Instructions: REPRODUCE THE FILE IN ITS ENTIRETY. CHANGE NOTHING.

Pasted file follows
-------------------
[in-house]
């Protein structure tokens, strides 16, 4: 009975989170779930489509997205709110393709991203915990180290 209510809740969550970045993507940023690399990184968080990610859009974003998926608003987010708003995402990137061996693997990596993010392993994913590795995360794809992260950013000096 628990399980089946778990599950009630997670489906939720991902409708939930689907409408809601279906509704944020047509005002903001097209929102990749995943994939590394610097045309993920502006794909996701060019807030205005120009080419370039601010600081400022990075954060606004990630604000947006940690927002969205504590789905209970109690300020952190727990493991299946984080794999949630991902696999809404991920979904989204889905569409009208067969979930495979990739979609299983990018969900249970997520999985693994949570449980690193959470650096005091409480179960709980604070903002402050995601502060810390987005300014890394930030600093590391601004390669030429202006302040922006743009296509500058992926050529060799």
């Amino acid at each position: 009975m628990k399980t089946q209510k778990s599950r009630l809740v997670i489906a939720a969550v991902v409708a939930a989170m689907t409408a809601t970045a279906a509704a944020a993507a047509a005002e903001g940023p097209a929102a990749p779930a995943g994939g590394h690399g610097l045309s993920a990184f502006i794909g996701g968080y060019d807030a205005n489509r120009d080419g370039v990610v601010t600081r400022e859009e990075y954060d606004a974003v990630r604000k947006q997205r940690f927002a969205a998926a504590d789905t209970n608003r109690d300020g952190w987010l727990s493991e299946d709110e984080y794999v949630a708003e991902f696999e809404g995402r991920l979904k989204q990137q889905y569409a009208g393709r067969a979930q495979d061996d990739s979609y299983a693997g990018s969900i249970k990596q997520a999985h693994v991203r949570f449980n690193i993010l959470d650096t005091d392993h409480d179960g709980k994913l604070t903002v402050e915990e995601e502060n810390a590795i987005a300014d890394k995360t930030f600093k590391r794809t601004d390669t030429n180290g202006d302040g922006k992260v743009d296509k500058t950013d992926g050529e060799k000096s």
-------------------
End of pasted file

[in-house]
């Protein structure tokens, strides 16, 4: 009975989170779930489509997205709110393709991203915990180290 209510809740969550970045993507940023690399990184968080990610859009974003998926608003987010708003995402990137061996693997990596993010392993994913590795995360794809992260950013000096 628990399980089946778990599950009630997670489906939720991902409708939930689907409408809601279906509704944020047509005002903001097209929102990749995943994939590394610097045309993920502006794909996701060019807030205005120009080419370039601010600081400022990075954060606004990630604000947006940690927002969205504590789905209970109690300020952190727990493991299946984080794999949630991902696999809404991920979904989204889905569409009208067969979930495979990739979609299983990018969900249970997520999985693994949570449980690193959470650096005091409480179960709980604070903002402050995601502060810390987005300014890394930030600093590391601004390669030429202006302040922006743009296509500058992926050529060799």
């Amino acid at each position: 009975m628990k399980t089946q209510k778990s599950r009630l809740v997670i489906a939720a969550v991902v409708a939930a989170m689907t409408a809601t970045a279906a509704a944020a993507a047509a005002e903001g940023p097209a929102a990749p779930a995943g994939g590394h690399g610097l045309s993920a990184f502006i794909g996701g968080y060019d807030a205005n489509r120009d080419g370039v990610v601010t600081r400022e859009e990075y954060d606004a974003v990630r604000k947006q997205r940690f927002a969205a998926a504590d789905t209970n608003r109690d300020g952190w987010l727990s493991e299946d709110e984080y794999v949630a708003e991902f696999e809404g995402r991920l979904k989204q990137q889905y569409a009208g393709r067969a979930q495979d061996d990739s979609y299983a693997g990018s969900i249970k990596q997520a999985h693994v991203r949570f449980n690193i993010l959470d650096t005091d392993h409480d179960g709980k994913l604070t903002v402050e915990e995601e502060n810390a590795i987005a300014d890394k995360t930030f600093k590391r794809t601004d390669t030429n180290g202006d302040g922006k992260v743009d296509k500058t950013d992926g050529e060799k000096s």